Why It Is Important
Low-income households suffer a disproportionate energy burden, defined as the percentage of gross household income spent on energy costs. According to the U.S. Census (2011-2015), the national average energy burden for low-income households is 8.2%—3 times higher than for non-low-income households. 44% of U.S. households, or about 50 million, are defined as low income. The opportunity for savings is high particularly where many burn traditional, expensive heating fuels or are use inefficient equipment to cool old, inefficient homes, leading to above-average energy expenses.
Yet, low-income communities can face barriers to accessing technologies that could help make their energy costs more affordable. According to a George Washington University study, the 49 million households that earn less than $40,000 per year in 2011 accounted for less than 5% of solar installations, and few received assistance with energy efficiency improvements.
There are compounding factors that prevent many low-income households from accessing these technologies: lack qualifying credit scores and the ability to pay for financing of upgrades and the fact many are renters—not owners—of their homes. Landlords may not be incentivized to make energy improvements, leaving those benefits out of reach for tenants. Low income community institutions and businesses often lack access to capital needed to make cost-saving energy improvements.
Energy efficiency and renewable energy technologies can not only lower energy bills for low-income households but are also proven to improve indoor air quality, safety and comfort, thereby positively impacting human health. Energy retrofit projects also improve resiliency to rising energy costs, thereby increasing the ability of struggling families to stay in their home. When hiring locally, these projects also help to shore up neighborhood housing and create local jobs where they are often greatly needed.
Partnering with State and Local Governments
The Clean Energy for Low Income Communities Accelerator (CELICA) aims to lower energy bills for low-income communities through a voluntary partnership between the U.S. Department of Energy (DOE) and state and local governments. The purpose of this partnership is to better understand and address low income energy challenges, and to demonstrate a wide range of locally designed energy efficiency and distributed renewable energy solutions.
The 37 state and local governments, nonprofits, and utilities partnering in the Accelerator are leading efforts to ensure low-income communities can benefit from energy efficiency and renewable energy technologies. These partners have joined the Accelerator to create opportunities for low income communities through deployment of promising approaches, tools, and solutions to lower energy burden for low income households and communities.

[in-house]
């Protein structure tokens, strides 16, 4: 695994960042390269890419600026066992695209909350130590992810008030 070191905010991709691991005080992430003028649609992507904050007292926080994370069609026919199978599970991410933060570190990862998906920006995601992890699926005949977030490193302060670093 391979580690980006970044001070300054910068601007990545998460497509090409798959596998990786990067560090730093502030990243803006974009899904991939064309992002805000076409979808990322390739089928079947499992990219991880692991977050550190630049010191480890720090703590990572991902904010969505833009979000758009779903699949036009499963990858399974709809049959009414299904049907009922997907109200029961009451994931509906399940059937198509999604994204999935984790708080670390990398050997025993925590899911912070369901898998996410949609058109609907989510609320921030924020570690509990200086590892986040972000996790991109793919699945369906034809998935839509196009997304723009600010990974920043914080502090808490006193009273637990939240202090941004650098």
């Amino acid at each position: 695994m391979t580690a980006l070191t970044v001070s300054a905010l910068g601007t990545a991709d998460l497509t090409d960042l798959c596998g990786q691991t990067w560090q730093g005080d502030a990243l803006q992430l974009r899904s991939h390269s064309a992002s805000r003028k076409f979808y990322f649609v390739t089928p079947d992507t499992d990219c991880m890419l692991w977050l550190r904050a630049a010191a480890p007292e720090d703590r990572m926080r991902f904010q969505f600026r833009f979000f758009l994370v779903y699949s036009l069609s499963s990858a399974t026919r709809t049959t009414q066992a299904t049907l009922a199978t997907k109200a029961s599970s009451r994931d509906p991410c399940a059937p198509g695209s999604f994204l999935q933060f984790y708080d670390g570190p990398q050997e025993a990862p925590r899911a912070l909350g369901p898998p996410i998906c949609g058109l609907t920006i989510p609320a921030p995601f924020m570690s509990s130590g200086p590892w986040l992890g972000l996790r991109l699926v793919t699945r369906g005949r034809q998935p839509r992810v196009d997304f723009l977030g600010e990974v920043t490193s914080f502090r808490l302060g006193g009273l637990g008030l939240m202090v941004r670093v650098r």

- Low-income Energy Affordability Data (LEAD) Tool – Provides interactive state, county, and city level worksheets with graphs and data, including number of households at different income levels and numbers of homeowners versus renters, and breaks down fuel type, building type, construction year, average monthly energy expenditures, and energy burden.
- Baseline Assessment Guide – A series of questions to identify needs and gaps in energy efficiency, renewables, or other energy assistance programs for low-income communities.
- Program Funding Catalog – A list of federal resources that can be utilized to serve the energy needs of low-income communities.
- Strategic and Interagency Initiatives Fact Sheet – Information on the Strategic & Interagency Initiatives (SI2) team.
Federal Interagency Coordination
DOE’s Weatherization and Intergovernmental Programs Office’s Strategic and Interagency Initiatives Team coordinates an Interagency Collaborative on Energy Solutions for Low-Income Communities to promote collaboration between federal agencies on energy initiatives for low- and moderate-income communities. This staff-level collaboration aims to provide a future where low- and moderate-income households and communities as a whole can afford their energy utility costs, are not burdened by health and safety issues in their homes and buildings, and benefit from abundant economic opportunities from industries that provide solutions for reducing energy waste and supplying affordable energy to low income communities that face the highest energy burden. The agencies involved include the U.S. Department of Housing and Urban Development, U.S. Environmental Protection Agency, U.S. Department of Agriculture, U.S. Department of Energy, U.S. Department of Health and Human Services, U.S. Department of Homeland Security, Federal Emergency Management Agency, and U.S. Department of the Treasury.
This group has created the Low-Income Energy Library: Federal Resources and Tools to provide a one-stop location for low income energy resources across the federal government.